450 bushmaster reloading

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Re: 450 bushmaster reloading

Postby 45Raptor » Thu Nov 26, 2015 3:39 pm

Hi everyone,
New to site long time reader but first time posting. Have a question about factory ammo for the wife's 450 bushy. During hunting this season she had chambered a single round multiple times do to not taking shot while hunting and ejecting shell replacing in mag and doing again. Other day noticed bullet was protruding about 1/4" past factory seating depth . I took out of her mag and was able to push back in with little finger pressure. Set aside for now until have time to mic a re crimp. Anyone encounter this issue with their reloads or factory ammo. My guess is for being charged multiple times caused this. Appreciate any response. Happy Thanksgiving to all.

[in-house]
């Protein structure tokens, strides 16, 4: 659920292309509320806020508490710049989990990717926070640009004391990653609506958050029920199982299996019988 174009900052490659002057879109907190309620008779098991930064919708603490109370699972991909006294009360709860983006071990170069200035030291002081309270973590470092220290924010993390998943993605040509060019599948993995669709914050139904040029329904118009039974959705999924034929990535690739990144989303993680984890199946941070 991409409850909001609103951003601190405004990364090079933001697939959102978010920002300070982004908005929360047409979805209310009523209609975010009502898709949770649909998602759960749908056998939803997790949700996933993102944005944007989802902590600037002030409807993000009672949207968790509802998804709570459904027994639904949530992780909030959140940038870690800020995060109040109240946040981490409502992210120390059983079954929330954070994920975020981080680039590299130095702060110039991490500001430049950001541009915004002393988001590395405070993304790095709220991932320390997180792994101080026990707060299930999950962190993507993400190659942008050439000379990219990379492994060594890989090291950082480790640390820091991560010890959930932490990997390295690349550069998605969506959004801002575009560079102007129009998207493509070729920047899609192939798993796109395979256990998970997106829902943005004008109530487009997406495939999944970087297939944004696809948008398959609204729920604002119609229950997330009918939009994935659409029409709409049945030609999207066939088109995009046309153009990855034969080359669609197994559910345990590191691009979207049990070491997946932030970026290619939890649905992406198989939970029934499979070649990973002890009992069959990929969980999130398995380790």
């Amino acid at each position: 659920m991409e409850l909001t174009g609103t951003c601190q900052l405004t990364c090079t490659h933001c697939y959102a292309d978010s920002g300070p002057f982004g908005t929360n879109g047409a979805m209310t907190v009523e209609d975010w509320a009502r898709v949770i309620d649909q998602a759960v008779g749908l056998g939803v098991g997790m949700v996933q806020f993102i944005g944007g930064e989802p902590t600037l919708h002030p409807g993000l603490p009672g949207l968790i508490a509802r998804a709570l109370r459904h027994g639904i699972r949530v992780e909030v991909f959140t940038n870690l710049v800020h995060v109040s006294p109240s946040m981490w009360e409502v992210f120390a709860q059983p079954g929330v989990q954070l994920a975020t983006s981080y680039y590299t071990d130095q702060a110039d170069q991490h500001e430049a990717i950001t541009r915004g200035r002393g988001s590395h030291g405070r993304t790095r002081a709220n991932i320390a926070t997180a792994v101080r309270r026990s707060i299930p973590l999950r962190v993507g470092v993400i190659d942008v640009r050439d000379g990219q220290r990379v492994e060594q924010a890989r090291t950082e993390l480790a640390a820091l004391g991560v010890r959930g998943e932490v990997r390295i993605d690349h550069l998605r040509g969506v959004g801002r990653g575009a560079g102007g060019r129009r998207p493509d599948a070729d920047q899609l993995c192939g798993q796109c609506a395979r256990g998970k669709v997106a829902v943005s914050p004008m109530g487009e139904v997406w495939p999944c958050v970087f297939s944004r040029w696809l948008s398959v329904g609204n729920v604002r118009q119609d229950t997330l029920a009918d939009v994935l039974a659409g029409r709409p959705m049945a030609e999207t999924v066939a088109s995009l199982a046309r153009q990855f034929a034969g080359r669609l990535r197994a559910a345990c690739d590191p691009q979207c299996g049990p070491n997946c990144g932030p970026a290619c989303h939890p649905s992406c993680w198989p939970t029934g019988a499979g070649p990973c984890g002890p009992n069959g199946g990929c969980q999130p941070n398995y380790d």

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Re: 450 bushmaster reloading

Postby Hoot » Thu Nov 26, 2015 5:50 pm

Welcome aboard. The phenomenon you encountered has a long history in these pages. Your assessment as to why it happened is also spot on. When I hunt with my 450b, I ease the round into the chamber, following up with a bump or two to the forward assist to make sure it's in battery. I also rotate my round sequence in my mag when I remember, to distribute the number of pulling moments any one is subjected to. It is the nature of the beast. I highly recommend discarding the round, if you don't have a set of reloading dies. Maybe even if you do. Recrimping will not give the bullet, which has already had a degree of swaging, obtain the same amount of retention as witha case that has been first resized and a new bullet seated. Lead is soft. A copper jacket adds to the overall hardness, but once a crimp is applied to it in a specific area, it will collapse there, never to regain its original shape. That unaltered shape is half the equation in a good crimp. Live and learn...